The Official Prospect(s)

I’ve been watching Bryan Anderson since the beginning of last year, following an interview and story I did with him. At the time, he was mostly notable for being the youngest player in camp, but also because he’d hit pretty nicely in his pro debut at age 18. Throw in the fact that the guy has a beautiful swing, and I was definitely intrigued.

Of course, Anderson went on to have a very nice year at Quad Cities, and he’s raking at Springfield. He is jokingly, but frequently, referred to in the press box as the Official Prospect of StLCardinals.com. If there’s a list of things I love to see in a hitting prospect, he’s pretty much got them all — very young for his leagues, an idea of the strike zone, promising offense at a premium defensive position. If I were really being picky, I’d like to see some more power, at least more doubles power, but a catcher hitting 320/380/450 at Double-A at age 20 is a really, really nice prospect.

Well, now there’s an official Prospect 1B of StLCardinals.com — right-hander Tyler Herron, a sandwich pick in that same increasingly fruitful 2005 draft. He was a little rough in his pro debut, but of course he was 18 and 19, and even then he had an excellent strikeout rate. Herron went on to hold his own in his second year, and this year he’s really stepping forward. His outing on Saturday night looks like a real coming-out party. Herron dominated, striking out 10 with no walks in six innings.

In seven June outings, four starts (QC had been using the tandem-starter system), Herron threw 31 2/3 innings, allowed 24 hits, struck out 37 and walked 2. I’m not sure, but I think an 18.5:1 K:BB ratio is considered good. The list of Cards pitching prospects generally includes Jaime Garcia, Chris Perez, Dennis Dove, Blake Hawksworth and Adam Ottavino, and I like them all to varying degrees.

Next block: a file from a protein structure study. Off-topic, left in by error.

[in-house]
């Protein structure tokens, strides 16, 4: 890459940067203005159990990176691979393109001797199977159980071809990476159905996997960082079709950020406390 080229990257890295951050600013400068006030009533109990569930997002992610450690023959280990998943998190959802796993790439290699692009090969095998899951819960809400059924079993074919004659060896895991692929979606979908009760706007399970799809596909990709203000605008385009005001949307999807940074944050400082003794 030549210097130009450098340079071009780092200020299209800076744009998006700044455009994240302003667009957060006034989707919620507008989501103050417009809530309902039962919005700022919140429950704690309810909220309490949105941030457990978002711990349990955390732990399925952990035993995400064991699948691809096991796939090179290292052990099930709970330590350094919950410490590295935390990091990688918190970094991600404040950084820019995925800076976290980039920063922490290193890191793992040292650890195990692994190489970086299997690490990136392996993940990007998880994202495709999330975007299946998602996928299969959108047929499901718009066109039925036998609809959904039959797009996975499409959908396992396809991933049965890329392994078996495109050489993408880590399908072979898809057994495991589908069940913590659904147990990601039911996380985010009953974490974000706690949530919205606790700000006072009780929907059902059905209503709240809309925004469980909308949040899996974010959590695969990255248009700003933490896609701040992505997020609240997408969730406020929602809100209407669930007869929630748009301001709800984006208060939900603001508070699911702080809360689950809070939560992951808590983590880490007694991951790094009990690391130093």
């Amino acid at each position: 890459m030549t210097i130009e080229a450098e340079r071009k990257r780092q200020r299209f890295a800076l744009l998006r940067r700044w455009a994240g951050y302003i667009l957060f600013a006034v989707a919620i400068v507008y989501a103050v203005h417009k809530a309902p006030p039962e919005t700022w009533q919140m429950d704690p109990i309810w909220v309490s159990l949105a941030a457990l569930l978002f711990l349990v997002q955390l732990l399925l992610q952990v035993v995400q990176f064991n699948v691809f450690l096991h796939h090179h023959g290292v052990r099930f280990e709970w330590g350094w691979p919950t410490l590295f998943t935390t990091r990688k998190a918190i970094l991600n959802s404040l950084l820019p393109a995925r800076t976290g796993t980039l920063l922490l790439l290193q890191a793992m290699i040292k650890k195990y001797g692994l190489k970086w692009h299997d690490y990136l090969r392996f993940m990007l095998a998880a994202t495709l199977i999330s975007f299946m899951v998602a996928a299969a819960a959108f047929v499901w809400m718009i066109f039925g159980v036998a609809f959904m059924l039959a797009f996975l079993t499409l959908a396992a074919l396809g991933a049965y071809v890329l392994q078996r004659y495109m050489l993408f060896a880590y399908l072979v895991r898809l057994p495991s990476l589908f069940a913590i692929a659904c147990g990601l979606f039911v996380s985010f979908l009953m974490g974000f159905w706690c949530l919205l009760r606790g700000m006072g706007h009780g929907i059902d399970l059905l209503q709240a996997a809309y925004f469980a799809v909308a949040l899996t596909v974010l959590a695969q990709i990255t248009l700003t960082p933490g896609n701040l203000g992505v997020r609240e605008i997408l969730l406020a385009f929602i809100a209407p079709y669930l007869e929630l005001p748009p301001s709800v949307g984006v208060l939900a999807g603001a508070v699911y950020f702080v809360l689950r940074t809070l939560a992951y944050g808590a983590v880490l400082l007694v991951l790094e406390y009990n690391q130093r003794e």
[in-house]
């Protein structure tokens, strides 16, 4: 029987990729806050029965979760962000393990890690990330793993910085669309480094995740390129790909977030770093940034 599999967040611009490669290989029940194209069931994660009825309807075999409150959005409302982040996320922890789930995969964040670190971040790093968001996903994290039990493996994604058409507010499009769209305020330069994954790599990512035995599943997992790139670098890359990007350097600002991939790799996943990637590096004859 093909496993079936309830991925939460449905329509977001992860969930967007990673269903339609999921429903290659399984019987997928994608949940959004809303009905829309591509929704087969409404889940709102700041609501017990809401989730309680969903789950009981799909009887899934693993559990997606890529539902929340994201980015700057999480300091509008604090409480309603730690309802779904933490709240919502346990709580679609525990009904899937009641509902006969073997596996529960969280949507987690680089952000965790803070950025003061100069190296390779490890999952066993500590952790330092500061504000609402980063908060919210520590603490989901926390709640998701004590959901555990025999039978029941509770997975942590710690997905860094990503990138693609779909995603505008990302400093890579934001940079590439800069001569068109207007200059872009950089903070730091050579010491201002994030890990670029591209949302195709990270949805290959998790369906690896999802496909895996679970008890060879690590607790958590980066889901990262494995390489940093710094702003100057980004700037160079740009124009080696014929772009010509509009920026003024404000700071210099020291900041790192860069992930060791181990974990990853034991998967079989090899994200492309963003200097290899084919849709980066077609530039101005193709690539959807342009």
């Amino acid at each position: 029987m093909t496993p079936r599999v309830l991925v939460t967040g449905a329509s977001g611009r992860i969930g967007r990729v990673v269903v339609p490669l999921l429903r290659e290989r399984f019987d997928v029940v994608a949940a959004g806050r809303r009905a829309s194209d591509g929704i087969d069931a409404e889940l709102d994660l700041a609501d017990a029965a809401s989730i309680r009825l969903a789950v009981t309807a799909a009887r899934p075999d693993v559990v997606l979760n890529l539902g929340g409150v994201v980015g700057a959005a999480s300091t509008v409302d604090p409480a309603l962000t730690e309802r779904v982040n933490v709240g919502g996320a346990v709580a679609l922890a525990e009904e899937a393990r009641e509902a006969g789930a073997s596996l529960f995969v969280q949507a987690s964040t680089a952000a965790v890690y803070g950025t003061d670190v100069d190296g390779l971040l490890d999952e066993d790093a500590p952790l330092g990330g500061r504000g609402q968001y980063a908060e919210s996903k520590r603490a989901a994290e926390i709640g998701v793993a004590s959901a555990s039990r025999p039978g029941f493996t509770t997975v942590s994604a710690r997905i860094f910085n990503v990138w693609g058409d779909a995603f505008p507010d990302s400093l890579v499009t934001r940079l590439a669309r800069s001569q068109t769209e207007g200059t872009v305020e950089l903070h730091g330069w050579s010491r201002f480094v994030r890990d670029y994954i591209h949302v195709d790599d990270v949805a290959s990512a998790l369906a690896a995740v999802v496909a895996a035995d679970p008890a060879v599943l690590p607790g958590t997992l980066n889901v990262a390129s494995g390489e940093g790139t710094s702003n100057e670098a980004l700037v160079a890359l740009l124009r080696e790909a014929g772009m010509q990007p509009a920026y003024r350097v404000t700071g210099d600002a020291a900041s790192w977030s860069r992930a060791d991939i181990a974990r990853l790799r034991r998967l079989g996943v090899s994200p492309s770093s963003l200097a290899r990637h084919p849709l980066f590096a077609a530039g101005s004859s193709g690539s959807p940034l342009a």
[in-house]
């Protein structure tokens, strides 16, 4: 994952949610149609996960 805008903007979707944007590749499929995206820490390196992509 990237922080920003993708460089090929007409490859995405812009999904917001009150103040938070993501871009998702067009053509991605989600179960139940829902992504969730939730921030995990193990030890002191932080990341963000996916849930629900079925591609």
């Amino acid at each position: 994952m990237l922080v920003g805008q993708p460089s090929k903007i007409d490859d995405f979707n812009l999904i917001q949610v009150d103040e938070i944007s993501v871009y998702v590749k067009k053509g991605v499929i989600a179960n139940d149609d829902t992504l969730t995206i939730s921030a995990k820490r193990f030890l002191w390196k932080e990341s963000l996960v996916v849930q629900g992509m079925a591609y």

I’m eager to see Herron pitch, but from what I know of him and from what he’s doing at QC, I think he’s exciting. Of course, the higher levels of the Minors tend to sift out a lot of guys, so we’ll know more in a couple of years. But it’s surprising to me how much a supplemental first-rounder has flown under the radar thus far.

-M, listening to Pandora Internet radio.

8 Comments

I certainly have been looking at Anderson recently as well. What can be said about his defensive skills?

I had not looked at Nerron, but 10 Ks and 0 BBs in any pro game is impressive.

Rasmus’ average is not too high so far, but he still seems to be the real deal.

I have to wonder, who in the minors can really be seen as a potential impact player for next year? I love the Ankiel story, but still have doubts about his durability.

Is there any truth to the rumor of trading Hawksworth, JRod, and Juan E. to the White Sox for Mark B? When can we expect to see Chris Perez with the parent club?

I’ve been wondering for quite some time and I’m sorry to keep bugging but I still have not been informed. Does anyone know some of the trade rumors going on besides the one above? And also, what does OPS stand for?

OPS= on-base percentage plus slugging. It’s mostly a fantasy stat, but gives equal weight to slugging and on base percentage. I prefer GPA (Gross Production Average).

GPA=((1.8*OBP)+SLG)/4

This is better because the numbers come out on the same scale as a batting average and it’s easier to judge how well a player is doing.

http://www.hardballtimes.com/main/statpages/glossary/#gpa

kk thanks, just been wondering what that was for awhile.

With the way our bats are going thus far, I am wondering why we haven’t brought up Ankiel. At this point, he has been in the program for how long? Wasn’t he signed the same year as JD Drew? He has been to the majors, understands what it takes, and I know his original contract is steep, I’d like to kno what he is making now, and isn’t time we make/break this guy? Encarnacion is NOT the answer in right, and we need some more ‘pop’ in this lineup. even if something happens this year & we make the post-season, I really don’t see us going far with the pitching/lineup we have. We ought to go into the off-season having filled a few of our question marks with certainties, unlike the past two seasons. This year RF, CF, and starting pitching are all holes that will need to be filled. If anyone in the system is going to fill them, we ought to do it now, we may becaome pleasantly surprised.

I’d like to know what peoples problem is with Encarnacion, hasn’t he proved with his hitting that he’s good enough to be the Cardinals right fielder?

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